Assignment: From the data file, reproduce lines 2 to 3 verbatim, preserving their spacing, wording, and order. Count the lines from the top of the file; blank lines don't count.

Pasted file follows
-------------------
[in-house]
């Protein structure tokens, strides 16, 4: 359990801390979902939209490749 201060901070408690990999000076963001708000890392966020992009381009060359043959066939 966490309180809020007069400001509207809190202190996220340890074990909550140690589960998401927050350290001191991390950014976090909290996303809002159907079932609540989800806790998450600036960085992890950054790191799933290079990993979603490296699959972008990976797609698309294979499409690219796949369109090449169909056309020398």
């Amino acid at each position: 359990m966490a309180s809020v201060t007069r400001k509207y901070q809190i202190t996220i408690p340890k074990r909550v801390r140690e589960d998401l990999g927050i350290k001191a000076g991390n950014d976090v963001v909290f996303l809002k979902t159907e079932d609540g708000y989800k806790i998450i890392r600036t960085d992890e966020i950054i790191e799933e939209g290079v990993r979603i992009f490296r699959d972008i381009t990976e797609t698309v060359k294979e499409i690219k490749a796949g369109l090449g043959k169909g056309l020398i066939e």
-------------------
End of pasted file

């Protein structure tokens, strides 16, 4: 359990801390979902939209490749 201060901070408690990999000076963001708000890392966020992009381009060359043959066939 966490309180809020007069400001509207809190202190996220340890074990909550140690589960998401927050350290001191991390950014976090909290996303809002159907079932609540989800806790998450600036960085992890950054790191799933290079990993979603490296699959972008990976797609698309294979499409690219796949369109090449169909056309020398």
């Amino acid at each position: 359990m966490a309180s809020v201060t007069r400001k509207y901070q809190i202190t996220i408690p340890k074990r909550v801390r140690e589960d998401l990999g927050i350290k001191a000076g991390n950014d976090v963001v909290f996303l809002k979902t159907e079932d609540g708000y989800k806790i998450i890392r600036t960085d992890e966020i950054i790191e799933e939209g290079v990993r979603i992009f490296r699959d972008i381009t990976e797609t698309v060359k294979e499409i690219k490749a796949g369109l090449g043959k169909g056309l020398i066939e």